First of all let me say, like so many Cubans have stated on our publication, the shortages of basic foods, personal hygiene products and medicines is not something at all new on the island. It has been going on, off-and-on, for six decades.
However, extreme shortages have also occurred, etched in many Cubans’ memories. The ones in the 1990s and the current 2019-2021 shortages stand out as the most extreme for those people born after Fidel took over in 1959.
What’s most incredible to me is that instead of taking bold action the government makes people routinely line up, risking Covid infection, to get something to eat for their families. Likewise, for any personal hygiene or home cleaning product that might be for sale.
To give you an idea of how bad the situation is, when people see a line with dozens or hundreds, they join in to get their place without even knowing what might be for sale if they actually make it into the store.
A major contradiction in discourse/reality is that on the TV news the president and other leaders keep telling people they need to be more productive to produce more food and consumer products. How in the hell does one do that if they must wait 3 to 6 hours in line during the day?
I’m convinced the reason is the Communist Party/Government’s unwillingness to pursue a non-perfect solution to the extreme situation. It would mean breaking inertia and taking the bold step of giving up the monopoly over all retail sales on the island and the huge mark up the military corporation puts on their products.
There are numerous multinational supermarket chains in the non-US world (to avoid the embargo) that would most likely love to open stores in Cuba as long as they had real security over their properties/investments and be able to manage their own finances including importation of goods and the taking out of profits. Carrefour, Almacenes Éxito S.A., Grupo Elektra S.A.B. de C.V. are three of them but there are dozens more possibilities.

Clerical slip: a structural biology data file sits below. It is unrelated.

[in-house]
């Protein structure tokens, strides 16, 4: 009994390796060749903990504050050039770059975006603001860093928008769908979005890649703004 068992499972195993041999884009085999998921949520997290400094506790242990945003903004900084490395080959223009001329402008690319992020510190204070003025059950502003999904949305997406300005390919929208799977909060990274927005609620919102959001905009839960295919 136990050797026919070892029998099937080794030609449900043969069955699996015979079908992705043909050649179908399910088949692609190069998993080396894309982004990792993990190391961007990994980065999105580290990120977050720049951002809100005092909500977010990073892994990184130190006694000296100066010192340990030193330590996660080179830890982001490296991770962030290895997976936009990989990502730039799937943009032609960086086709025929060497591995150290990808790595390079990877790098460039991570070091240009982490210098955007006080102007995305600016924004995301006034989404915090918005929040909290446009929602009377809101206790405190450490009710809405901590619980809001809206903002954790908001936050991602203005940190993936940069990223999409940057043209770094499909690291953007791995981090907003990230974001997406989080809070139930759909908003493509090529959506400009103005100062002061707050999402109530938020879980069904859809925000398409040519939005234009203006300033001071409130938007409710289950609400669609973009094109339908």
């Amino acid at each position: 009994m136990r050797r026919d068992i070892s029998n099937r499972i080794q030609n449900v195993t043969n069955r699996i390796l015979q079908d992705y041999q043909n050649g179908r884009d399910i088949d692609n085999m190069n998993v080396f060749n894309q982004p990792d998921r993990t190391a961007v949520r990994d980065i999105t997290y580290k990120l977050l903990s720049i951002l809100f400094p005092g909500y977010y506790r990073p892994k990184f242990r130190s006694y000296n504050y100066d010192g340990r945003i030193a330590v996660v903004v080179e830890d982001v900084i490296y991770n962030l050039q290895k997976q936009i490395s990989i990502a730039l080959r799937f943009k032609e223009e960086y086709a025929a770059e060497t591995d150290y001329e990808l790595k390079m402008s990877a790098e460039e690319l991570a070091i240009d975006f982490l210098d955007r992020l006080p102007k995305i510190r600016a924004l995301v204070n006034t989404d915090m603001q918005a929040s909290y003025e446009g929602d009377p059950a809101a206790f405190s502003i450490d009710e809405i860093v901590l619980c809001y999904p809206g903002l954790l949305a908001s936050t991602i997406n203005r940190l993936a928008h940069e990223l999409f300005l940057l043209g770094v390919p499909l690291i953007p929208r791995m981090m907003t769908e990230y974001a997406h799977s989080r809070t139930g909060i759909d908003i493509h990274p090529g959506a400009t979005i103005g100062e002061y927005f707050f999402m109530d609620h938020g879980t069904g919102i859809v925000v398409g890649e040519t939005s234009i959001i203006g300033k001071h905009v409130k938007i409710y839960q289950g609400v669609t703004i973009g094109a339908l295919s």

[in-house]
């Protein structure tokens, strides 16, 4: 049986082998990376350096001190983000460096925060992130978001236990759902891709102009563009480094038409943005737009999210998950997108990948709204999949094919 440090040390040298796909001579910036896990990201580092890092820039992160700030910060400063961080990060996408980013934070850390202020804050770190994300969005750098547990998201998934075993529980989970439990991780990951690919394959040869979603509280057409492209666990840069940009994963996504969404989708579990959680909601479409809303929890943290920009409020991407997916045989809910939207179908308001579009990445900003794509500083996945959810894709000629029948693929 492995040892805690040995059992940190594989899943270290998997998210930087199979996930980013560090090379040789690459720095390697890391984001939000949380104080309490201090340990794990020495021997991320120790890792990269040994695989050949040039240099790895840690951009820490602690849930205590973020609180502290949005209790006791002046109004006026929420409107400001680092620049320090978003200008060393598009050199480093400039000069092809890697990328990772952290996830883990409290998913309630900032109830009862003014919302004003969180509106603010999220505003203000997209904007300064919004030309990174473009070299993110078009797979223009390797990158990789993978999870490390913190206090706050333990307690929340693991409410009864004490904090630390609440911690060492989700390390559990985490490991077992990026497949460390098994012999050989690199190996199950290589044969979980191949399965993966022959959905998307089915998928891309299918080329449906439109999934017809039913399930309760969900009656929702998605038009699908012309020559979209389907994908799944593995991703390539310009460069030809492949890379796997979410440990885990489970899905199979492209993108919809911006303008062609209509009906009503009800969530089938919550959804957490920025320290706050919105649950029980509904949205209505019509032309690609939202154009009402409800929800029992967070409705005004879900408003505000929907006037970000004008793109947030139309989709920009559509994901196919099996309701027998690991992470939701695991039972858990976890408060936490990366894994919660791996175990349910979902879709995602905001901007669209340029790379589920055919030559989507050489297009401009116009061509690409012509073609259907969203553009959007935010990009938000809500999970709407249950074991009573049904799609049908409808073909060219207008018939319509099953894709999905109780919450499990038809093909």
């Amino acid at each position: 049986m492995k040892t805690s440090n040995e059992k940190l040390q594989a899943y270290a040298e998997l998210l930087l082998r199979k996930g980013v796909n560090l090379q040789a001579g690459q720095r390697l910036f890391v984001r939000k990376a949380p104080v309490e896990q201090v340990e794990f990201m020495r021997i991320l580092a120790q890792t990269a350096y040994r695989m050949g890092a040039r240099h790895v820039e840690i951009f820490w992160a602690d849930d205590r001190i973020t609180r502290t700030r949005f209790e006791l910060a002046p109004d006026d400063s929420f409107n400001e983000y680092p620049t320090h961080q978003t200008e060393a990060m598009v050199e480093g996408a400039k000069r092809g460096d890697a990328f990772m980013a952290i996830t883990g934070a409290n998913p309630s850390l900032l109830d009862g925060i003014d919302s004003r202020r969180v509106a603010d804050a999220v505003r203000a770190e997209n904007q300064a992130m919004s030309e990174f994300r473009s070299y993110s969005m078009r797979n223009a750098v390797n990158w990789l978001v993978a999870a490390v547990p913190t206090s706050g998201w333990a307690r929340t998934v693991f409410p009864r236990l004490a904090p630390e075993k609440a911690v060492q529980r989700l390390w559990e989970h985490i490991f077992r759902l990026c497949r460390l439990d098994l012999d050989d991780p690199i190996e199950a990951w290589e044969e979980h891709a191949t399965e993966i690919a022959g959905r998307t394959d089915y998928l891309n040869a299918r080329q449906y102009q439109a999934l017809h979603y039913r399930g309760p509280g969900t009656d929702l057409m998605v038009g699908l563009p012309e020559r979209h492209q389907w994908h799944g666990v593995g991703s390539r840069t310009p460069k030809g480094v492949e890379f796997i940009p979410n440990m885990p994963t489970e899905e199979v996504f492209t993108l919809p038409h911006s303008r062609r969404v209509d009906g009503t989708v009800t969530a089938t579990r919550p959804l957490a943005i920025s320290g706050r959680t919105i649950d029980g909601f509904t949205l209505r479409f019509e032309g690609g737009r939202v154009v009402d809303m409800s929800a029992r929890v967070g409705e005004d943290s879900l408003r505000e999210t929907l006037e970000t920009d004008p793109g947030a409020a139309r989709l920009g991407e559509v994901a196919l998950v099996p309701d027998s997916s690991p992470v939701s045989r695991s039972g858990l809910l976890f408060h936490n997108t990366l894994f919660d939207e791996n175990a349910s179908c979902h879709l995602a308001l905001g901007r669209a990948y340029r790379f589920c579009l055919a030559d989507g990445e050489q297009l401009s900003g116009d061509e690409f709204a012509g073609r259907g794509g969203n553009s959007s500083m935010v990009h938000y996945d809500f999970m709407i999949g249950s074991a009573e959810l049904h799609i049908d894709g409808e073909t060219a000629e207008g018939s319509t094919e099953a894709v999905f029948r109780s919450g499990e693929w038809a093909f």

These chains would sell in US dollars or other hard currency equivalents, not in the devalued Cuban pesos that the Cuban government doesn’t want either. The state could put on a big sales tax and benefit in that way without having to run inefficient, poorly stocked stores as it does today. Workers in the foreign chain stores will no doubt be better paid and the service far more consumer friendly than what exists today.
This, again, is not a panacea. If the Cuban military corporation, CIMEX, was able to stock their stores and provide stable product supplies, even if at highly taxed prices, the idea of offering a multinational to come in would not be as necessary.
However, there are two key precedents. Two of Fidel Castro’s favorite multinationals were Nestle and Adidas, for ice cream products and sports shoes and clothing respectively. He gave them both a virtual monopoly on the captive local market. The financial arrangements and what the Cuban government or Communist Party got out of it were never made public. Fidel himself was often seen wearing a warm-up outfit with the Adidas label in plain sight, in a country where advertising was a no-no.
The chain would probably want to sell with less than the over 200% markup the military puts on most of their products. The foreign company would likely want to promote greater sales by making more reasonable prices.
Yes, just like the government/military’s US dollar stores today, not everyone would be able to shop there. However, the illicit market would garner its supplies to resell just as is happening today with those stores.
With the government out of the picture except to collect the tax levied, the stores would be full of products according to consumer demand. Wouldn’t that be better than the current desperate situation? The same could be done with medicines. Let a reputable foreign pharmacy company open shops under a similar arrangement. Thus, alleviating some of the hardship that leads to pain and desperation.
Again, these suggestions are not a best-case scenario. Probably two thirds of Cubans don’t have frequent or any access to dollars or equivalents because they don’t receive help from family abroad. But at least when they are able to shop occasionally, or to purchase on the illicit market, an abundance of products in the country would no doubt bring down the outlandish prices Cubans pay today for scarce basic goods, when and if they appear.
If the government/military is willing to give up their monopoly and settle for a flat tax on sales, the state coffers would benefit, and Cubans might have more time to work harder as the president and other leaders urge as the patriotic thing to do in these hard times.
This article was originally published in Havana Times